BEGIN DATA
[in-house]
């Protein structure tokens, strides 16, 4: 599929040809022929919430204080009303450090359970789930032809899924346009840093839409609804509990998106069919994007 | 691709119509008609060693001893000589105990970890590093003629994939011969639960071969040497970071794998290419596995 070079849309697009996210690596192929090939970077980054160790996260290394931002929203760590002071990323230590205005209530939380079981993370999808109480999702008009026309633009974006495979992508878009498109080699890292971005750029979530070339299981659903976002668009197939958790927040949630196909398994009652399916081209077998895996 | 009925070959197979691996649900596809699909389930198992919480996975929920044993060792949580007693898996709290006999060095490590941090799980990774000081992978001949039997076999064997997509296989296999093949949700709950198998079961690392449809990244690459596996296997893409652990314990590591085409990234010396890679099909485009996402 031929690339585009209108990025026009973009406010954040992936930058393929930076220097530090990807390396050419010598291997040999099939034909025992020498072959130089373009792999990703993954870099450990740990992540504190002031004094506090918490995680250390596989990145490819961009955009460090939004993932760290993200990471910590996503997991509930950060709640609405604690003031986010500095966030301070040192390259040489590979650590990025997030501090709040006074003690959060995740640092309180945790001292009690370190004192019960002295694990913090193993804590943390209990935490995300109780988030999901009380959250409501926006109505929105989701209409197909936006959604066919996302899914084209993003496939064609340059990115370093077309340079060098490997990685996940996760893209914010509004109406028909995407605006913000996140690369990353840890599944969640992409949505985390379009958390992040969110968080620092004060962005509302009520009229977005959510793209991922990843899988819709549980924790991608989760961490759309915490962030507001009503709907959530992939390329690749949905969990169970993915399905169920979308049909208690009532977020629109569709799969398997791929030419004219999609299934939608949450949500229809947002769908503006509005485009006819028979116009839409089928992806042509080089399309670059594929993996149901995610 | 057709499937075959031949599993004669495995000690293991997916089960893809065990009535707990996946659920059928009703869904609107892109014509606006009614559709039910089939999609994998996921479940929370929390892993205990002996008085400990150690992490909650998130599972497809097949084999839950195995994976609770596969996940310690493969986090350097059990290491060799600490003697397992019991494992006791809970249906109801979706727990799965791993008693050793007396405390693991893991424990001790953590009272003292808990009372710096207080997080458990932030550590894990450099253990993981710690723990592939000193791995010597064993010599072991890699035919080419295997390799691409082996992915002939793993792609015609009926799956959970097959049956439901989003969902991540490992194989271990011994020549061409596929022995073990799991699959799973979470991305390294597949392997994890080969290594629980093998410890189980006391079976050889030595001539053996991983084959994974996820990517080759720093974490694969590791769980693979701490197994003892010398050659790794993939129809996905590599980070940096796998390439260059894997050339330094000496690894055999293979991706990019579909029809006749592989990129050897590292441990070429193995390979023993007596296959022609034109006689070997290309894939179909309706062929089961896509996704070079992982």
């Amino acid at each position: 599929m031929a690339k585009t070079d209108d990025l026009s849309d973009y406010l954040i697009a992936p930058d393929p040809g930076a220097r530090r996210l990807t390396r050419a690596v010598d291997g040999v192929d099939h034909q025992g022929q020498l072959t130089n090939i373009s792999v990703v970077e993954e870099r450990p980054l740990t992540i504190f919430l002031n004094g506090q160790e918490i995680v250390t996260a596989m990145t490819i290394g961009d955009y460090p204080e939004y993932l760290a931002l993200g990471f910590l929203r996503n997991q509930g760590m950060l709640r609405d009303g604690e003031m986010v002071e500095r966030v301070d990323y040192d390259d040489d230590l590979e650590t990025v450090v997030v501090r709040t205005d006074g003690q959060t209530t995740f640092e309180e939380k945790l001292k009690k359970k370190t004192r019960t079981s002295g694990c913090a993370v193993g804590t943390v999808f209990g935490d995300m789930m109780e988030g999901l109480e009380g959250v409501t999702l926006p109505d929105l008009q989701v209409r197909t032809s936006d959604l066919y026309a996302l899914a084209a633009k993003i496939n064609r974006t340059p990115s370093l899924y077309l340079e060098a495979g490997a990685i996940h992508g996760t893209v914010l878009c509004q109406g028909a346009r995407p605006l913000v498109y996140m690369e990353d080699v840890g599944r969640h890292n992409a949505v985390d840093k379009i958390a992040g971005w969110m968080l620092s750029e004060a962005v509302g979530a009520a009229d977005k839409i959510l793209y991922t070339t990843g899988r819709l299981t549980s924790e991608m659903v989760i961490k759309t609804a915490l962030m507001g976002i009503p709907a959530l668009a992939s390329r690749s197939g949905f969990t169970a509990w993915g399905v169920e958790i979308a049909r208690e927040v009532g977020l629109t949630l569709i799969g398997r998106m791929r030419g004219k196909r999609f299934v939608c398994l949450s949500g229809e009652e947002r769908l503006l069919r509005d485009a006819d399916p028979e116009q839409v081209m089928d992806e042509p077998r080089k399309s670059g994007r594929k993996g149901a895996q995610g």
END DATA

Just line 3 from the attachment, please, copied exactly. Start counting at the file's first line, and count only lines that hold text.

């Amino acid at each position: 599929m031929a690339k585009t070079d209108d990025l026009s849309d973009y406010l954040i697009a992936p930058d393929p040809g930076a220097r530090r996210l990807t390396r050419a690596v010598d291997g040999v192929d099939h034909q025992g022929q020498l072959t130089n090939i373009s792999v990703v970077e993954e870099r450990p980054l740990t992540i504190f919430l002031n004094g506090q160790e918490i995680v250390t996260a596989m990145t490819i290394g961009d955009y460090p204080e939004y993932l760290a931002l993200g990471f910590l929203r996503n997991q509930g760590m950060l709640r609405d009303g604690e003031m986010v002071e500095r966030v301070d990323y040192d390259d040489d230590l590979e650590t990025v450090v997030v501090r709040t205005d006074g003690q959060t209530t995740f640092e309180e939380k945790l001292k009690k359970k370190t004192r019960t079981s002295g694990c913090a993370v193993g804590t943390v999808f209990g935490d995300m789930m109780e988030g999901l109480e009380g959250v409501t999702l926006p109505d929105l008009q989701v209409r197909t032809s936006d959604l066919y026309a996302l899914a084209a633009k993003i496939n064609r974006t340059p990115s370093l899924y077309l340079e060098a495979g490997a990685i996940h992508g996760t893209v914010l878009c509004q109406g028909a346009r995407p605006l913000v498109y996140m690369e990353d080699v840890g599944r969640h890292n992409a949505v985390d840093k379009i958390a992040g971005w969110m968080l620092s750029e004060a962005v509302g979530a009520a009229d977005k839409i959510l793209y991922t070339t990843g899988r819709l299981t549980s924790e991608m659903v989760i961490k759309t609804a915490l962030m507001g976002i009503p709907a959530l668009a992939s390329r690749s197939g949905f969990t169970a509990w993915g399905v169920e958790i979308a049909r208690e927040v009532g977020l629109t949630l569709i799969g398997r998106m791929r030419g004219k196909r999609f299934v939608c398994l949450s949500g229809e009652e947002r769908l503006l069919r509005d485009a006819d399916p028979e116009q839409v081209m089928d992806e042509p077998r080089k399309s670059g994007r594929k993996g149901a895996q995610g």